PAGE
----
Italy is finding itself right in the middle of Europe’s banking crisis. Every bank has bad
loans from time to time. In Italy, the number of bad loans appears to have leveled off.
So why then are shares of Italian banks continuing to free fall? The reason is in part
because the bad loans held by the weakest Italian banks may need to be paid for by other
(stronger) Italian banks.
Last November, four small troubled Italian banks were merged and recapitalized,
turning four failing banks into one larger healthy bank. The bad loans were booked into
the new bank at just 20% of their face value, allowing the new bank to profit on the bad
loans. This fix came at no cost to taxpayers. Instead of using taxpayer funds, healthy
banks were forced to make contributions over the years into a “resolution fund.” This
fund was used to bail out the failing banks.
Historically, this system (fair or not) has been working in Italy. The trouble is
that the number of banks needing bailouts is exceeding the amount of money the healthy
banks can offer before they find themselves in financial trouble. This scenario is
repeating itself all over Europe.
The poster child for this concern is the world’s oldest bank, Italy’s Monte dei
Paschi di Siena (which happens to also be Italy’s third largest bank by asset size).
Although still considered “strong,” Monti dei Paschi has troubled loans of its own. Due
to the above-average supply of bad loans being sold in the marketplace, the prices offered
for these loans has fallen to around 30% of face value. Selling off all of those bad loans
would force Monti dei Paschi to reduce their face value from €46.9 Billion to €12.5
Billion. A reduction to their assets of this size is greater than the bank’s common tier one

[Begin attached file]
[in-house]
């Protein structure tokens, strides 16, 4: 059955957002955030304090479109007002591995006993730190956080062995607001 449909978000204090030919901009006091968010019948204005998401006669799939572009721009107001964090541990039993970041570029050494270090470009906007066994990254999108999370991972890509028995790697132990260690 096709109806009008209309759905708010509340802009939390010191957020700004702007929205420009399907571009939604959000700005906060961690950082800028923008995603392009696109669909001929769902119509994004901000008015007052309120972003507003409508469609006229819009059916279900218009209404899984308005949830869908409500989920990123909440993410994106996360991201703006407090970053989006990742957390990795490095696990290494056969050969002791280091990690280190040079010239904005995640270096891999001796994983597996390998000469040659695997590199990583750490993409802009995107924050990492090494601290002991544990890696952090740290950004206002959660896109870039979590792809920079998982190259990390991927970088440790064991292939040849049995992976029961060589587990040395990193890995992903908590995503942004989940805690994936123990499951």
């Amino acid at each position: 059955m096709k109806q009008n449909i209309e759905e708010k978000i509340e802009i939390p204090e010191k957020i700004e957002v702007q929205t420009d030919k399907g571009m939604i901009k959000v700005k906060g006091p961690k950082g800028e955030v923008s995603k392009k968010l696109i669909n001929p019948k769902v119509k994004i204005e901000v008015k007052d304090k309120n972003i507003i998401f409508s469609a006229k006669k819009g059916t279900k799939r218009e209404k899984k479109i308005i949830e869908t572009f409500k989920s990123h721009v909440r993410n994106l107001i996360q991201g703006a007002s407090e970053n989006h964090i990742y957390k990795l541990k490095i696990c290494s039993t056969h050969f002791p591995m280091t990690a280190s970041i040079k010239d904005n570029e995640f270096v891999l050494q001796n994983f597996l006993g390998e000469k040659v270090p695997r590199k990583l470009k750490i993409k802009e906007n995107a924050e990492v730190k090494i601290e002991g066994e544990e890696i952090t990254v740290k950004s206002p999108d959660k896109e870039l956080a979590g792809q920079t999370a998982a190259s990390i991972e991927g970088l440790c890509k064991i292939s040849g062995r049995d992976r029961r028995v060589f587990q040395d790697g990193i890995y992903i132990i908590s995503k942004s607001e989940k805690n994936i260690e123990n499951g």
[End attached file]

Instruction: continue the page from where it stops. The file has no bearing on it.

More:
equity (meaning that selling all these troubled loans today at 30% of face value would
extinguish the bank’s healthy equity position).
To make matters worse, ordinary Italian savers tend to hold lots of bank bonds.
Many of these individuals lost money when banks failed in the past. The outcry from
everyday savers caused the Italian government in December 2015 to create a new €100
Billion compensation fund, to prevent future bank failures by forcing other banks to
Monti dei Paschi is a great example of the American phrase Too Big to Fail. A
failure of the world’s oldest bank would cause ordinary investors to lose significant
savings in the form of bank bonds. At the same time, continuing to have healthier banks
fund failing banks is a solution that cannot last forever.
Many experts believe that Monti dei Paschi needs a merger. Two banks that have
recently been mentioned are UniCredit and UBI Banca. Reform and consolidation of
Italian banks is coming slowly, but Monti dei Paschi is the most pressing problem.
Failing to find a solution will cost all Italian banks dearly.
“Italian Banks are all in it Together – and That’s the Problem.” WSJ. 15 Febr 2016.